Some of the panels described in the various examples were painted with three different electrocoatings, all applied anodically. These were: Vectrocoat 300 Gray and Vectrocoat 300 Red, both acrylics, and both manufactured by the Valspar Corporation, Garland, Tex. The third electrocoat was Unichem E-2000, manufactured by Universal Chemicals & Coatings, Elgin Ill. Two other organic coatings that were applied to some of the panels were a melamine-modified polyester and a water-based coating, both manufactured by the Sheboygan Paint Company, Sheboygan, Wis.

All treated and painted metal samples were subjected to accelerated corrosion testing. In general, the testing was performed according to the guidelines specified in ASTM B-117-90. Specifically, three identical specimens were prepared for each pretreatment system. The painted metal samples received a single, diagonal scribe which broke through the organic finish and penetrated to bare metal. All unpainted edges were covered with electrical tape. The specimens remained in the salt spray cabinet for an interval that was commensurate with the type of siccative coating that was being tested. Once removed from the salt spray cabinet, the metal samples were rinsed with tap water, dried by blotting with paper towels and evaluated. The evaluation was performed by scraping away the loose paint and corrosion products from the scribe area with the flat end of a spatula. The scraping was performed in such a manner so as only to remove loose paint and leave adhering paint intact. In the case of some organic finishes, removal of the loose paint and corrosion products from the scribe was accomplished by means of a tape pull as specified in ASTM B-117-90. Once the loose paint was removed, the scribe areas on the specimens were then measured to determine the amount of paint lost due to corrosion creepage. Each scribe line was measured at eight intervals, approximately 1 mm apart, measured across the entire width of the scribe area. The eight values were averaged for each specimen and the averages of the three identical specimens were averaged to arrive at the final result. The creepage values reported in the following tables reflect these final results.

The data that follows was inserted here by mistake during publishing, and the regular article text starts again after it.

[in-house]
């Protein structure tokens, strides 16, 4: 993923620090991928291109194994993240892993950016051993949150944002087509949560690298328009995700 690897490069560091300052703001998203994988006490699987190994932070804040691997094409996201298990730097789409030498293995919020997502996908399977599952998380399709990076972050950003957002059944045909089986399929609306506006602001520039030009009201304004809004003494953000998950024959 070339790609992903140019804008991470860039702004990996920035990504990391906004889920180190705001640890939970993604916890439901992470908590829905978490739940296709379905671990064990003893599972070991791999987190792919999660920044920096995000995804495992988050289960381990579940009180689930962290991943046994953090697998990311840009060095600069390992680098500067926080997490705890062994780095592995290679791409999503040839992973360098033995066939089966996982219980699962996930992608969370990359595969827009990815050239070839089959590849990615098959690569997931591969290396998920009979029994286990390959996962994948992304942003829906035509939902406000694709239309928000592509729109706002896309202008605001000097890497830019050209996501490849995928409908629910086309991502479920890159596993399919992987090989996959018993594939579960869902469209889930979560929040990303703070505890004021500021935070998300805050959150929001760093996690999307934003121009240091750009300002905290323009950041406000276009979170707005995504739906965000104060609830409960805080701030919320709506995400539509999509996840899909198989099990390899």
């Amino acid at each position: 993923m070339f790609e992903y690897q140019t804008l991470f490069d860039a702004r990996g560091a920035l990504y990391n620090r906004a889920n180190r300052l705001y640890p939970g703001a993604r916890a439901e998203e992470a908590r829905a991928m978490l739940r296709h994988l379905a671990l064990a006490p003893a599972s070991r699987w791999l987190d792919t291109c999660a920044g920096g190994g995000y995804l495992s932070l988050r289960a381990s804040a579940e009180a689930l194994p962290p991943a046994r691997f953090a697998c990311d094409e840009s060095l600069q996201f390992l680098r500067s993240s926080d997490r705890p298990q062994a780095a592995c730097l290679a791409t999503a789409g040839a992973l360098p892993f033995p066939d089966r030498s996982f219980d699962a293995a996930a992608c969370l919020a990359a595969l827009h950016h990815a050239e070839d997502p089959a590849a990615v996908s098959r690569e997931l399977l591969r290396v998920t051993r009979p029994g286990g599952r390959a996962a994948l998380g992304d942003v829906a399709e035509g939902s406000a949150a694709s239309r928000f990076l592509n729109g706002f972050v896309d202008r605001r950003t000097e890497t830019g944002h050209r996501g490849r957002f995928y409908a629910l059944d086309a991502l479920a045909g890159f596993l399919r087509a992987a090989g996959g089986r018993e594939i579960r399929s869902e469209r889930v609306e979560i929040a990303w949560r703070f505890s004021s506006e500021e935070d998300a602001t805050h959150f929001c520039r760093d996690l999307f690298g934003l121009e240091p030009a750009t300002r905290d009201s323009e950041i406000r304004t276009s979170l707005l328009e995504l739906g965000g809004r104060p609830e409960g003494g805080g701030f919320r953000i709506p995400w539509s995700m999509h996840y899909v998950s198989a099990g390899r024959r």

Example 1

Cold-rolled steel test panels from Advanced Coating Technologies, Hillsdale, Mich. were processed through a five-stage pretreatment operation. The panels were cleaned with Brent America, Inc. Chem Clean 1303, a commercially available alkaline cleaning compound. Once rendered water-break-free, the test panels were rinsed in tap water and phosphated with Brent America, Inc. Chem Cote 3011, a commercially available iron phosphate. The phosphating bath was operated at about 6.2 points, 140 F., 3 min contact time, pH 4.8. After phosphating, the panels were rinsed in tap water and treated with various final rinse solutions for 1 min. The panels were given a deionized-water post-rinse prior to dry-off. The comparative chromium-containing rinse was Brent America, Inc. Chem Seal 3603, a commercially available product. This bath was run at 0.25% w/w. In accordance with normal practice in the metal finishing industry, panels treated with the chromium-containing final rinse (1) were rinsed with deionized water prior to dry-off. Panels treated with the comparative chromium-free final rinse(2) were obtained from Advanced Coating Technologies, Hillsdale, Mich. identified by Code APR20809. All panels treated in the laboratory were then dried in an oven at 350 F. for 5 min. The panels were painted with Vectrocoat 300 Gray, Vectrocoat 300 Red, Unichem E-2000, the water-based coating, and the melamine-modified polyester. The various rinses studied are summarized as follows.